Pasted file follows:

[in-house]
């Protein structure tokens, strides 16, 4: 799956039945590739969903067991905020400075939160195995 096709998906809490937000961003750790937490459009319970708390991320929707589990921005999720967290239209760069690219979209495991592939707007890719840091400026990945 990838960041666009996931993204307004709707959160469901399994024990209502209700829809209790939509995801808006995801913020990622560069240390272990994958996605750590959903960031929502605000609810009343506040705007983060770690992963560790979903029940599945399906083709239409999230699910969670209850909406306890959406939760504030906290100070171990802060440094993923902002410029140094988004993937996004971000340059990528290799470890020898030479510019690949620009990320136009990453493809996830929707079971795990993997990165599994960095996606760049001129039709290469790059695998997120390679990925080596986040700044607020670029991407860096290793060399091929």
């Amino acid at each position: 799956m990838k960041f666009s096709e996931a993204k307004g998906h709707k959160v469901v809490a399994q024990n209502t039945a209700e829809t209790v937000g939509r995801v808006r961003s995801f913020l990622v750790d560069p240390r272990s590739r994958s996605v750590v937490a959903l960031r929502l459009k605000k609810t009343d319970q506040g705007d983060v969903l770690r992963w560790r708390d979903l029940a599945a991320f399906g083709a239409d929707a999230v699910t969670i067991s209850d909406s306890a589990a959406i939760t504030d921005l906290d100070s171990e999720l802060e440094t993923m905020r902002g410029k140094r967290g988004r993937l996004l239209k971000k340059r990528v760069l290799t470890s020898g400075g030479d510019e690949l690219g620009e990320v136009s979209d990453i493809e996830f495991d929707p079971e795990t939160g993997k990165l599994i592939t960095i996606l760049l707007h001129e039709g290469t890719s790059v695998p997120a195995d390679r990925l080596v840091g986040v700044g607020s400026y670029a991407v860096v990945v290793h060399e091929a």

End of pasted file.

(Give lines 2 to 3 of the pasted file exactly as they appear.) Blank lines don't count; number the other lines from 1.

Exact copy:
């Protein structure tokens, strides 16, 4: 799956039945590739969903067991905020400075939160195995 096709998906809490937000961003750790937490459009319970708390991320929707589990921005999720967290239209760069690219979209495991592939707007890719840091400026990945 990838960041666009996931993204307004709707959160469901399994024990209502209700829809209790939509995801808006995801913020990622560069240390272990994958996605750590959903960031929502605000609810009343506040705007983060770690992963560790979903029940599945399906083709239409999230699910969670209850909406306890959406939760504030906290100070171990802060440094993923902002410029140094988004993937996004971000340059990528290799470890020898030479510019690949620009990320136009990453493809996830929707079971795990993997990165599994960095996606760049001129039709290469790059695998997120390679990925080596986040700044607020670029991407860096290793060399091929």
């Amino acid at each position: 799956m990838k960041f666009s096709e996931a993204k307004g998906h709707k959160v469901v809490a399994q024990n209502t039945a209700e829809t209790v937000g939509r995801v808006r961003s995801f913020l990622v750790d560069p240390r272990s590739r994958s996605v750590v937490a959903l960031r929502l459009k605000k609810t009343d319970q506040g705007d983060v969903l770690r992963w560790r708390d979903l029940a599945a991320f399906g083709a239409d929707a999230v699910t969670i067991s209850d909406s306890a589990a959406i939760t504030d921005l906290d100070s171990e999720l802060e440094t993923m905020r902002g410029k140094r967290g988004r993937l996004l239209k971000k340059r990528v760069l290799t470890s020898g400075g030479d510019e690949l690219g620009e990320v136009s979209d990453i493809e996830f495991d929707p079971e795990t939160g993997k990165l599994i592939t960095i996606l760049l707007h001129e039709g290469t890719s790059v695998p997120a195995d390679r990925l080596v840091g986040v700044g607020s400026y670029a991407v860096v990945v290793h060399e091929a």